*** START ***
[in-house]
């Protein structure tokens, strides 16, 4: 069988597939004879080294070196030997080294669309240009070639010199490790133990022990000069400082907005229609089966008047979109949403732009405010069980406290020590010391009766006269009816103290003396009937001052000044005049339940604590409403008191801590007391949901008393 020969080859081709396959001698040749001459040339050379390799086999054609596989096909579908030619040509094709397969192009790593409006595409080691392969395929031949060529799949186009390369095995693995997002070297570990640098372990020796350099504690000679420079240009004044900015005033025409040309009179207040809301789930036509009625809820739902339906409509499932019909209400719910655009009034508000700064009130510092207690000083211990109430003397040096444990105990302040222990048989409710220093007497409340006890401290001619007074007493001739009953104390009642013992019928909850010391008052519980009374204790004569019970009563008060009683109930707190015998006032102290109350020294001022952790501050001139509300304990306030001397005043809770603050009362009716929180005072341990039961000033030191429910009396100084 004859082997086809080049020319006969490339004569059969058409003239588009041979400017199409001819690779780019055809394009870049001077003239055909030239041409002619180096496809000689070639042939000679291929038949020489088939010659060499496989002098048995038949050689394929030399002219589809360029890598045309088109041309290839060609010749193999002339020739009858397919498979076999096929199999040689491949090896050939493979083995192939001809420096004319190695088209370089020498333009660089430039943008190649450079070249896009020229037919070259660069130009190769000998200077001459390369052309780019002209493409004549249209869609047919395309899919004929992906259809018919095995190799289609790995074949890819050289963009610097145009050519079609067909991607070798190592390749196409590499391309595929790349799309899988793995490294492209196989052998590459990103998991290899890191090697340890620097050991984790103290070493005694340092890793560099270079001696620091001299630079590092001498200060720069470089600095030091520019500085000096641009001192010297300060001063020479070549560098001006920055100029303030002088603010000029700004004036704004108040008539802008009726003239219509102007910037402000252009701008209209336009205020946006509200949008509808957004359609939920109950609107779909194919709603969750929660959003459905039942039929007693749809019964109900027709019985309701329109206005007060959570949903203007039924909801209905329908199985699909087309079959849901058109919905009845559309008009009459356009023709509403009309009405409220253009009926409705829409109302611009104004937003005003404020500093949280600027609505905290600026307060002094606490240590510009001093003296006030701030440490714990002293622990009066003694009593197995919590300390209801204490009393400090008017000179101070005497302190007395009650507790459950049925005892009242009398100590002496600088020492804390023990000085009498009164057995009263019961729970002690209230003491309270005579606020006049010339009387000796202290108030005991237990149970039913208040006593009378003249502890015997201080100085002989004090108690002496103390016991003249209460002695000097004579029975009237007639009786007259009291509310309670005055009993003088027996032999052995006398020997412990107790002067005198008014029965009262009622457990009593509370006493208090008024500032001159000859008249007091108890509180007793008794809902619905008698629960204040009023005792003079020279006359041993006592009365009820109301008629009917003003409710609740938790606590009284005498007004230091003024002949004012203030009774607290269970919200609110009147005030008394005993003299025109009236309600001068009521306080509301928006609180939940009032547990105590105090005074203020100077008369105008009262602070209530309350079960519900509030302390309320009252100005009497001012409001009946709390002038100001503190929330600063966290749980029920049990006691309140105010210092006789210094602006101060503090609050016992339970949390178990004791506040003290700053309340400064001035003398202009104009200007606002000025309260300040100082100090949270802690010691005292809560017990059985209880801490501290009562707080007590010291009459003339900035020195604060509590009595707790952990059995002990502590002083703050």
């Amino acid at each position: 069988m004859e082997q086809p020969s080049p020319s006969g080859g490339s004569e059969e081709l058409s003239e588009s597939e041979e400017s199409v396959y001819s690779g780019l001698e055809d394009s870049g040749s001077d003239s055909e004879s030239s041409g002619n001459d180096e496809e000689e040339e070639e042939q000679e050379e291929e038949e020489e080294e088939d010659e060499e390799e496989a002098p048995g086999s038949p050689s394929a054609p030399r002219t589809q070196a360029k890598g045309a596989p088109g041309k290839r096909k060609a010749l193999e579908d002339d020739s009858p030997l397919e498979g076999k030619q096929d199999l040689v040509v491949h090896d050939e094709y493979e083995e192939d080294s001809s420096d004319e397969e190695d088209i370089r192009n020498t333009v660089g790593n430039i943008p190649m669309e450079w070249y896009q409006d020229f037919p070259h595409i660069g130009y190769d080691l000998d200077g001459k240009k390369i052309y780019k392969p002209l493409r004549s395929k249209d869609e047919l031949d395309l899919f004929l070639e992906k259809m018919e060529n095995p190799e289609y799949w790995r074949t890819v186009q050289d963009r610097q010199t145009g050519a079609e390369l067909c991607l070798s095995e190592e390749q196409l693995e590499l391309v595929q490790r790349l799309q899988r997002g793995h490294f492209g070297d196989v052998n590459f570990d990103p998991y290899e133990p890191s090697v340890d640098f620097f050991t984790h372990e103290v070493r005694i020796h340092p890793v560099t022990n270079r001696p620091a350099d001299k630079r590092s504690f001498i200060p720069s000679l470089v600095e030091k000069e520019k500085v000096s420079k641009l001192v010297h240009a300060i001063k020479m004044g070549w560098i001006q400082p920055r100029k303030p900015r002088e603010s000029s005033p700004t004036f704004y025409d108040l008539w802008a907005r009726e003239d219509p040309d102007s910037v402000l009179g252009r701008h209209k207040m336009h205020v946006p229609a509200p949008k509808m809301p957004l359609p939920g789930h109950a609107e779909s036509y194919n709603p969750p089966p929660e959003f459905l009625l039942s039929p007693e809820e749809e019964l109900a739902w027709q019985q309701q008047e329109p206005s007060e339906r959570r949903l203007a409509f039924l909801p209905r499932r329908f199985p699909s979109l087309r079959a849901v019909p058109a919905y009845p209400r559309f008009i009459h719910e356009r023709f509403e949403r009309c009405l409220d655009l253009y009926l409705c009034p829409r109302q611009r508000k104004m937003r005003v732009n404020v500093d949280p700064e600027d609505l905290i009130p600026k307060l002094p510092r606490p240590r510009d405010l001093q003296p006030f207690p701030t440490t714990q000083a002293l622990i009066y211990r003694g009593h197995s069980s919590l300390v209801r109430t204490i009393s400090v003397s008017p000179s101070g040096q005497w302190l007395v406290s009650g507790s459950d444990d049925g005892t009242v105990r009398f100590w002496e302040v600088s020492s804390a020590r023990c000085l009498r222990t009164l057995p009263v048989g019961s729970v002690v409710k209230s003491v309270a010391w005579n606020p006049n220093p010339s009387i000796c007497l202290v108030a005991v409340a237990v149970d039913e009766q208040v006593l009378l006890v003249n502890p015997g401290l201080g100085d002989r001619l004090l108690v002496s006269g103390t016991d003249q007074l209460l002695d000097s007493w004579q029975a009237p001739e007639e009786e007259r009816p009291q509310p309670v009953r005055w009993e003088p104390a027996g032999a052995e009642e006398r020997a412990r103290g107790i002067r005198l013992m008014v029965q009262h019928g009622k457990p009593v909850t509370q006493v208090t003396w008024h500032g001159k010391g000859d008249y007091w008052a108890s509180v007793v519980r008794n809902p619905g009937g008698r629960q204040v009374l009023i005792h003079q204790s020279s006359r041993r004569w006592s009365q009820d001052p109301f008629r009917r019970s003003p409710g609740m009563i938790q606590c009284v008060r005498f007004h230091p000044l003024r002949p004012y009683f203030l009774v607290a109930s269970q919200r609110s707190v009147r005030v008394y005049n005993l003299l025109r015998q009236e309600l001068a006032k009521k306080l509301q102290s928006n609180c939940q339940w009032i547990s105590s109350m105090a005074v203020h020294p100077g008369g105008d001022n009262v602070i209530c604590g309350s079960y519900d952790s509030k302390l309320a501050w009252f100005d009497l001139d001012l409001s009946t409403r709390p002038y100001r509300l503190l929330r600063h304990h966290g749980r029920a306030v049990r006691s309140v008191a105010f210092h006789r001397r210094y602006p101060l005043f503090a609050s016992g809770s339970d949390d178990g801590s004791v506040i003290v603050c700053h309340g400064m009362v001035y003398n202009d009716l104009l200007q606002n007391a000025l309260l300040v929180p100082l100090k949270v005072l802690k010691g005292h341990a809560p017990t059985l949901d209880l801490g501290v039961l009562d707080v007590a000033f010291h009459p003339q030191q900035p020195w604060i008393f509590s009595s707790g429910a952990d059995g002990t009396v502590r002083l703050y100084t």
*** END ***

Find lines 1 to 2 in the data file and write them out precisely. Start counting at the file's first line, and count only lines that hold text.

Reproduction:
[in-house]
């Protein structure tokens, strides 16, 4: 069988597939004879080294070196030997080294669309240009070639010199490790133990022990000069400082907005229609089966008047979109949403732009405010069980406290020590010391009766006269009816103290003396009937001052000044005049339940604590409403008191801590007391949901008393 020969080859081709396959001698040749001459040339050379390799086999054609596989096909579908030619040509094709397969192009790593409006595409080691392969395929031949060529799949186009390369095995693995997002070297570990640098372990020796350099504690000679420079240009004044900015005033025409040309009179207040809301789930036509009625809820739902339906409509499932019909209400719910655009009034508000700064009130510092207690000083211990109430003397040096444990105990302040222990048989409710220093007497409340006890401290001619007074007493001739009953104390009642013992019928909850010391008052519980009374204790004569019970009563008060009683109930707190015998006032102290109350020294001022952790501050001139509300304990306030001397005043809770603050009362009716929180005072341990039961000033030191429910009396100084 004859082997086809080049020319006969490339004569059969058409003239588009041979400017199409001819690779780019055809394009870049001077003239055909030239041409002619180096496809000689070639042939000679291929038949020489088939010659060499496989002098048995038949050689394929030399002219589809360029890598045309088109041309290839060609010749193999002339020739009858397919498979076999096929199999040689491949090896050939493979083995192939001809420096004319190695088209370089020498333009660089430039943008190649450079070249896009020229037919070259660069130009190769000998200077001459390369052309780019002209493409004549249209869609047919395309899919004929992906259809018919095995190799289609790995074949890819050289963009610097145009050519079609067909991607070798190592390749196409590499391309595929790349799309899988793995490294492209196989052998590459990103998991290899890191090697340890620097050991984790103290070493005694340092890793560099270079001696620091001299630079590092001498200060720069470089600095030091520019500085000096641009001192010297300060001063020479070549560098001006920055100029303030002088603010000029700004004036704004108040008539802008009726003239219509102007910037402000252009701008209209336009205020946006509200949008509808957004359609939920109950609107779909194919709603969750929660959003459905039942039929007693749809019964109900027709019985309701329109206005007060959570949903203007039924909801209905329908199985699909087309079959849901058109919905009845559309008009009459356009023709509403009309009405409220253009009926409705829409109302611009104004937003005003404020500093949280600027609505905290600026307060002094606490240590510009001093003296006030701030440490714990002293622990009066003694009593197995919590300390209801204490009393400090008017000179101070005497302190007395009650507790459950049925005892009242009398100590002496600088020492804390023990000085009498009164057995009263019961729970002690209230003491309270005579606020006049010339009387000796202290108030005991237990149970039913208040006593009378003249502890015997201080100085002989004090108690002496103390016991003249209460002695000097004579029975009237007639009786007259009291509310309670005055009993003088027996032999052995006398020997412990107790002067005198008014029965009262009622457990009593509370006493208090008024500032001159000859008249007091108890509180007793008794809902619905008698629960204040009023005792003079020279006359041993006592009365009820109301008629009917003003409710609740938790606590009284005498007004230091003024002949004012203030009774607290269970919200609110009147005030008394005993003299025109009236309600001068009521306080509301928006609180939940009032547990105590105090005074203020100077008369105008009262602070209530309350079960519900509030302390309320009252100005009497001012409001009946709390002038100001503190929330600063966290749980029920049990006691309140105010210092006789210094602006101060503090609050016992339970949390178990004791506040003290700053309340400064001035003398202009104009200007606002000025309260300040100082100090949270802690010691005292809560017990059985209880801490501290009562707080007590010291009459003339900035020195604060509590009595707790952990059995002990502590002083703050």